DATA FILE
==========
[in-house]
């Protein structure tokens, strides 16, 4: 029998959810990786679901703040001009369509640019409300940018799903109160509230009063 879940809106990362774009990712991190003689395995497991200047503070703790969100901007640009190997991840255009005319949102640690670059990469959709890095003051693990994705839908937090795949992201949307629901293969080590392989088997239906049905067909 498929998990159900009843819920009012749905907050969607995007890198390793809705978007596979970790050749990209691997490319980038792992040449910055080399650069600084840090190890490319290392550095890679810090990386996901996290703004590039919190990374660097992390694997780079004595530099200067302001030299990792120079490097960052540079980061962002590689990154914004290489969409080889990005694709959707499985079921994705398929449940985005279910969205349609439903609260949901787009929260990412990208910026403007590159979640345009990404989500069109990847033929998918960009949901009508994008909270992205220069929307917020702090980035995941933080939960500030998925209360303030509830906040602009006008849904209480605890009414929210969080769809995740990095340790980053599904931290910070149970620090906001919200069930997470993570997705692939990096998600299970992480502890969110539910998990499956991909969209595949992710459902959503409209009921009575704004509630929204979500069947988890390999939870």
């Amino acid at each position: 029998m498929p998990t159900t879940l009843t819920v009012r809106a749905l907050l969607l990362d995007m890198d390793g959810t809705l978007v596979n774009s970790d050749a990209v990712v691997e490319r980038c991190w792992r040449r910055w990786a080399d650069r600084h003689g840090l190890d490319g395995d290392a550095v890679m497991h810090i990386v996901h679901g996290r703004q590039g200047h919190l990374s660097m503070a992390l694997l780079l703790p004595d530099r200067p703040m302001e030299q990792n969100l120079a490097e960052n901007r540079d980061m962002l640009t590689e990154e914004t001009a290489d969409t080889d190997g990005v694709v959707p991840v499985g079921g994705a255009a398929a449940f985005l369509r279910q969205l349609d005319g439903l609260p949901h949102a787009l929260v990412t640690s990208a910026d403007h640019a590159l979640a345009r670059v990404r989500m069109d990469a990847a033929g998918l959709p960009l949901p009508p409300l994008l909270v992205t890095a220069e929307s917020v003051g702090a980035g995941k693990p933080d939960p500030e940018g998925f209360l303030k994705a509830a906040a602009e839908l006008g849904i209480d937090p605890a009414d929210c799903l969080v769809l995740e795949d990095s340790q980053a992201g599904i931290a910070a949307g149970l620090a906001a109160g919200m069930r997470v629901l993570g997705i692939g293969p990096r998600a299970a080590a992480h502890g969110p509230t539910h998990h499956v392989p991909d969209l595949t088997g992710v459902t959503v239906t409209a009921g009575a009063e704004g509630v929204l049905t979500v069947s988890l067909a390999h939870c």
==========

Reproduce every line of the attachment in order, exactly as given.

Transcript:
[in-house]
């Protein structure tokens, strides 16, 4: 029998959810990786679901703040001009369509640019409300940018799903109160509230009063 879940809106990362774009990712991190003689395995497991200047503070703790969100901007640009190997991840255009005319949102640690670059990469959709890095003051693990994705839908937090795949992201949307629901293969080590392989088997239906049905067909 498929998990159900009843819920009012749905907050969607995007890198390793809705978007596979970790050749990209691997490319980038792992040449910055080399650069600084840090190890490319290392550095890679810090990386996901996290703004590039919190990374660097992390694997780079004595530099200067302001030299990792120079490097960052540079980061962002590689990154914004290489969409080889990005694709959707499985079921994705398929449940985005279910969205349609439903609260949901787009929260990412990208910026403007590159979640345009990404989500069109990847033929998918960009949901009508994008909270992205220069929307917020702090980035995941933080939960500030998925209360303030509830906040602009006008849904209480605890009414929210969080769809995740990095340790980053599904931290910070149970620090906001919200069930997470993570997705692939990096998600299970992480502890969110539910998990499956991909969209595949992710459902959503409209009921009575704004509630929204979500069947988890390999939870």
């Amino acid at each position: 029998m498929p998990t159900t879940l009843t819920v009012r809106a749905l907050l969607l990362d995007m890198d390793g959810t809705l978007v596979n774009s970790d050749a990209v990712v691997e490319r980038c991190w792992r040449r910055w990786a080399d650069r600084h003689g840090l190890d490319g395995d290392a550095v890679m497991h810090i990386v996901h679901g996290r703004q590039g200047h919190l990374s660097m503070a992390l694997l780079l703790p004595d530099r200067p703040m302001e030299q990792n969100l120079a490097e960052n901007r540079d980061m962002l640009t590689e990154e914004t001009a290489d969409t080889d190997g990005v694709v959707p991840v499985g079921g994705a255009a398929a449940f985005l369509r279910q969205l349609d005319g439903l609260p949901h949102a787009l929260v990412t640690s990208a910026d403007h640019a590159l979640a345009r670059v990404r989500m069109d990469a990847a033929g998918l959709p960009l949901p009508p409300l994008l909270v992205t890095a220069e929307s917020v003051g702090a980035g995941k693990p933080d939960p500030e940018g998925f209360l303030k994705a509830a906040a602009e839908l006008g849904i209480d937090p605890a009414d929210c799903l969080v769809l995740e795949d990095s340790q980053a992201g599904i931290a910070a949307g149970l620090a906001a109160g919200m069930r997470v629901l993570g997705i692939g293969p990096r998600a299970a080590a992480h502890g969110p509230t539910h998990h499956v392989p991909d969209l595949t088997g992710v459902t959503v239906t409209a009921g009575a009063e704004g509630v929204l049905t979500v069947s988890l067909a390999h939870c």